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Study of How Single Rising Doses of SAR161271 Are Absorbed and Act in Patients With Type 1 Diabetes Mellitus (T1DM)

2014-08-27 03:16:28 | BioPortfolio

Summary

Primary Objective:

- To establish initial safety/tolerability and pharmacodynamic and pharmacokinetic profiles of four formulations of SAR161271 in patients with T1DM.

Secondary Objective:

- To establish relative potency of SAR161271 compared with insulin glargine in patients with T1DM

Description

The total per patient is between 31 and 67 days; including post-study visit between 108 and 172 days. In case of an additional late post-study visit after last dosing, approximately 213 to 279 days, broken down as follows:

- Screening: 3 to 27 days;

- Treatment Periods each 1 day with institutionalisation from Day -1 to Day 3;

- Wash-out between doses: 7 to 10 days;

- End of Study visit: 7 to 10 days after last dose.

- Post-study visit 84 to 112 days after last dosing. If necessary, additional post-study visit 6 to 7 months after last dosing.

Study Design

Allocation: Randomized, Endpoint Classification: Pharmacokinetics/Dynamics Study, Intervention Model: Crossover Assignment, Masking: Double-Blind, Primary Purpose: Treatment

Conditions

Type 1 Diabetes Mellitus

Intervention

SAR161271, Insulin glargine HOE901

Location

Sanofi-Aventis Administrative Office
Berlin
Germany

Status

Completed

Source

Sanofi-Aventis

Results (where available)

View Results

Links

Published on BioPortfolio: 2014-08-27T03:16:28-0400

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Medical and Biotech [MESH] Definitions

A subclass of DIABETES MELLITUS that is not INSULIN-responsive or dependent (NIDDM). It is characterized initially by INSULIN RESISTANCE and HYPERINSULINEMIA; and eventually by GLUCOSE INTOLERANCE; HYPERGLYCEMIA; and overt diabetes. Type II diabetes mellitus is no longer considered a disease exclusively found in adults. Patients seldom develop KETOSIS but often exhibit OBESITY.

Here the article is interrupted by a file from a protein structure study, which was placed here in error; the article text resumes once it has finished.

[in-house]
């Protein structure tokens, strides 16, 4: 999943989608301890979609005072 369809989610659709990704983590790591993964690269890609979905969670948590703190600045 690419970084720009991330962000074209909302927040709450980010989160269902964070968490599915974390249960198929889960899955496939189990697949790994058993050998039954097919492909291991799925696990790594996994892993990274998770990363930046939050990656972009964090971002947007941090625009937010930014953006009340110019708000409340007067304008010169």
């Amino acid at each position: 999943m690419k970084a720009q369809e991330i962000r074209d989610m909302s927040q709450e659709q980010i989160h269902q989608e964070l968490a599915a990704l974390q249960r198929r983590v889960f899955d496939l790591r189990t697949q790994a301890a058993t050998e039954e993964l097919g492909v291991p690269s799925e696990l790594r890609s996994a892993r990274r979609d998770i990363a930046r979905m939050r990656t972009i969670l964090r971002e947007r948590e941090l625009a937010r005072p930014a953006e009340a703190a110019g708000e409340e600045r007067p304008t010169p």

A recombinant LONG ACTING INSULIN and HYPOGLYCEMIC AGENT that is used to manage BLOOD GLUCOSE in patients with DIABETES MELLITUS.

A subtype of DIABETES MELLITUS that is characterized by INSULIN deficiency. It is manifested by the sudden onset of severe HYPERGLYCEMIA, rapid progression to DIABETIC KETOACIDOSIS, and DEATH unless treated with insulin. The disease may occur at any age, but is most common in childhood or adolescence.

A 51-amino acid pancreatic hormone that plays a major role in the regulation of glucose metabolism, directly by suppressing endogenous glucose production (GLYCOGENOLYSIS; GLUCONEOGENESIS) and indirectly by suppressing GLUCAGON secretion and LIPOLYSIS. Native insulin is a globular protein comprised of a zinc-coordinated hexamer. Each insulin monomer containing two chains, A (21 residues) and B (30 residues), linked by two disulfide bonds. Insulin is used as a drug to control insulin-dependent diabetes mellitus (DIABETES MELLITUS, TYPE 1).

The time period before the development of symptomatic diabetes. For example, certain risk factors can be observed in subjects who subsequently develop INSULIN RESISTANCE as in type 2 diabetes (DIABETES MELLITUS, TYPE 2).

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